The Senate’s ability to carry speed is unmatched in the industry. This speed allows the skier to maintain width on the boat ultimately giving a sense of freedom sought after by those that ski in the course as well as those ripping open water turns. By taking our competition shape and adding two tenths of an inch in extra width we have created a stable riding platform. This platform creates the balance needed for a skier to feel at home, while the pro le of the ski allows the skier to feel the speed and angle sought after at any level. Go for a spin on the Senate and you’ll leave with a smile on your face and a new ski under your arm.
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Joy Kelley is somewhat of an ageless wonder in water skiing.
She’s a three-event skier who breaks records and raises the bar almost every time she gets on the water. Kelley surprised probably everyone except herself in 2016 when, at age 58, she advanced to the head-to-head final of the SportsInsurance.com Queens Cup women’s slalom tournament near Charlotte, N.C.
The only disappointment was a fluke fall on her 28-off pass in the final against Sweden’s Josefin Hirst of Florida.
Kelley, of Tennessee, will return for the 2017 Queens Cup at Little Mountain Lake on Sept. 16-17, likely still riding high from the event’s 2016 debut. Her Facebook post after the inaugural event summed up her feelings:
“Wanted to show much gratitude to the sponsors of the Queens Cup! Since the weekend I have been in awe of the cash and prizes awarded, over $10,000. For a first ever event to reach such heights is a direct reflection of the passion, belief and support for women in water skiing and the daily, behind the scenes, focused efforts of the tournament organizers in securing sponsors who also share the same dedication to our sport! Hopefully, we gave the sponsors a good return on their investment by skiing our best, positively influencing others, sharing their product/service with others, and just being an overall strong woman of integrity and character!”
Hers was a popular opinion shared by many of the entrants after last year’s event. Year 2 is just around the corner with an even larger field to share the wealth. As Kelley posted:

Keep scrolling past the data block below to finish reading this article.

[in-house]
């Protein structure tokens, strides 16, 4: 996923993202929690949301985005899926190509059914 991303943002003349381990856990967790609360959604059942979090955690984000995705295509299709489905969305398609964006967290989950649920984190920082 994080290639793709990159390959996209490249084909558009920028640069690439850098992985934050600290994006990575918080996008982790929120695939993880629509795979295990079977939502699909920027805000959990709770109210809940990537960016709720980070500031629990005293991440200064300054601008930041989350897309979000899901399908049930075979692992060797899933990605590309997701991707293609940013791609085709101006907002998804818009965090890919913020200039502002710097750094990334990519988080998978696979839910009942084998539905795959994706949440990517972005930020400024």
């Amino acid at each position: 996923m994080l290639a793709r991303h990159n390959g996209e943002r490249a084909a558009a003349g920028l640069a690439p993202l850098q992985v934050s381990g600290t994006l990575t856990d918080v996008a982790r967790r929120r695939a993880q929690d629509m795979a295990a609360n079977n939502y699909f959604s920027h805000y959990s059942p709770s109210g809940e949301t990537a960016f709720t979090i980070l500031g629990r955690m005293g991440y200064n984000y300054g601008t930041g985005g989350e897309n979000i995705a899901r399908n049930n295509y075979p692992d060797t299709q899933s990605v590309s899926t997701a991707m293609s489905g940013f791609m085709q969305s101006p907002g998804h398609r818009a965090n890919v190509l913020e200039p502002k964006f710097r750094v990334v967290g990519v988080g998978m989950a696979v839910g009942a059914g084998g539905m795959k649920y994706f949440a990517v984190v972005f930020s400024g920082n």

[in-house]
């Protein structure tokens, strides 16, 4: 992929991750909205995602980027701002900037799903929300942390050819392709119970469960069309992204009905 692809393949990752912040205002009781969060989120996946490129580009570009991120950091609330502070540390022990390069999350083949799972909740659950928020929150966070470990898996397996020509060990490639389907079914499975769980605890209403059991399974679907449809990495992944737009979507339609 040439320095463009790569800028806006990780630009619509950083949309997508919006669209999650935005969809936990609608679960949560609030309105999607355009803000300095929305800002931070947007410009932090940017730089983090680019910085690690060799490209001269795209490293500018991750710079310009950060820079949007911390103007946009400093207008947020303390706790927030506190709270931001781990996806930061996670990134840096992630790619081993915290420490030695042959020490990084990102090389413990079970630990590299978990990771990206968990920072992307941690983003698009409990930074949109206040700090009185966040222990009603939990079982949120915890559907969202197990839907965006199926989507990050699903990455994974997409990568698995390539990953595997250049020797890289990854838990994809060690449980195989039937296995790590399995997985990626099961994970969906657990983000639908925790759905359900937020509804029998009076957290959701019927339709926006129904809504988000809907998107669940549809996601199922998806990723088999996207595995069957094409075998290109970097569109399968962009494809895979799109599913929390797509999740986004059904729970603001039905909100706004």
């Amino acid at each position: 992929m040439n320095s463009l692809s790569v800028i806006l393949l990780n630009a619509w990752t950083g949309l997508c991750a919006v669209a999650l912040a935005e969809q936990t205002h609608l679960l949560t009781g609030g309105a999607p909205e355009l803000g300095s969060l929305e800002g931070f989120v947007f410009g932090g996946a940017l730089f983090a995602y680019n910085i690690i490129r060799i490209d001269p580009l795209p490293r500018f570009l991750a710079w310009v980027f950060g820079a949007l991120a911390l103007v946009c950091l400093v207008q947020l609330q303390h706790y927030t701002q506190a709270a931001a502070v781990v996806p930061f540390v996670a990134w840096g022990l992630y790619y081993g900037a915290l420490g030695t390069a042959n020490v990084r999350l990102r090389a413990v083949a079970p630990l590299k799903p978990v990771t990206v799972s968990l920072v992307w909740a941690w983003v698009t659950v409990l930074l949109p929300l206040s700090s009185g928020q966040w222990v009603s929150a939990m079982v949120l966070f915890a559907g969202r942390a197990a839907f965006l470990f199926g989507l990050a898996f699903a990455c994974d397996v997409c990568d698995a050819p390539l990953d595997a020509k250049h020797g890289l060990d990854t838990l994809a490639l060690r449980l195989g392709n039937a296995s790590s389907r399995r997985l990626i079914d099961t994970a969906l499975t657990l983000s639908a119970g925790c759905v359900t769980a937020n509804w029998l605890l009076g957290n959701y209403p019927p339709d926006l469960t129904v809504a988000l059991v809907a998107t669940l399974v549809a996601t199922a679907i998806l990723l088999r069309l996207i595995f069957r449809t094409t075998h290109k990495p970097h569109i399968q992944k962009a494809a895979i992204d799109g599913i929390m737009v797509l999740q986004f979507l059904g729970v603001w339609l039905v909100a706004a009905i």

“From t-shirts to goody bags to prizes of ski lessons, ski bags, skis, gloves, etc., and cash awards, I have never experienced an event like this! Thank you so very much to all the sponsors! May the Queens Cup live on in ways that continue to exceed the expectations of everyone involved!”
The stated goal of BallOfSpray ski reviews has been to describe more than to judge each ski. The reader is left decipher to the comments and decide if a ski might fit their skiing or not. The Denali is an unusual ski so this will be an unusual review. It may read as disjointed, disorganized, contradictory and schizophrenic so let’s clear the air: the Denali C65 is one of the best skis ever reviewed on BallOfSpray.
Traditionally skis are either described as fast or slow. Skis described as slow typically require more physical work and more technical skills to get wide but turn more dependably at the ball. Fast skis are less work and get wide more automatically but often require more skills and finesse at apex. World records have been set and pro events have been won on both fast and slow skis.
In the last few years, a few skis have blurred the lines by being both fast across the course and turning automatically at the ball. The Denali C65 resets the bar as far as what possible in terms of fast and slow. The C65 is as fast as any “fast ski” from the ball to the wakes, and it bleeds speed as quickly as any “slow ski” from the wakes the ball. This ski is the best example of the merging of these two paradigms. One of the results of these attributes is that the skier will rarely get slack at the ball.
When a skier is at their best, the C65 is as smooth as any ski reviewed previously. On a more normal day when a skier makes typical mistakes, the C65 allows the skier to throw caution to the wind, pull hard, and then crank turns to get a score.
John Horton and MB sit down after the CaliProAm in Sacramento California, to discuss his new ProStar (Bumblebee), and other things water skiing. Then Horton turns the tables and has some questions for Marcus Not gonna tell you anymore...you just gotta hit play and take a listen!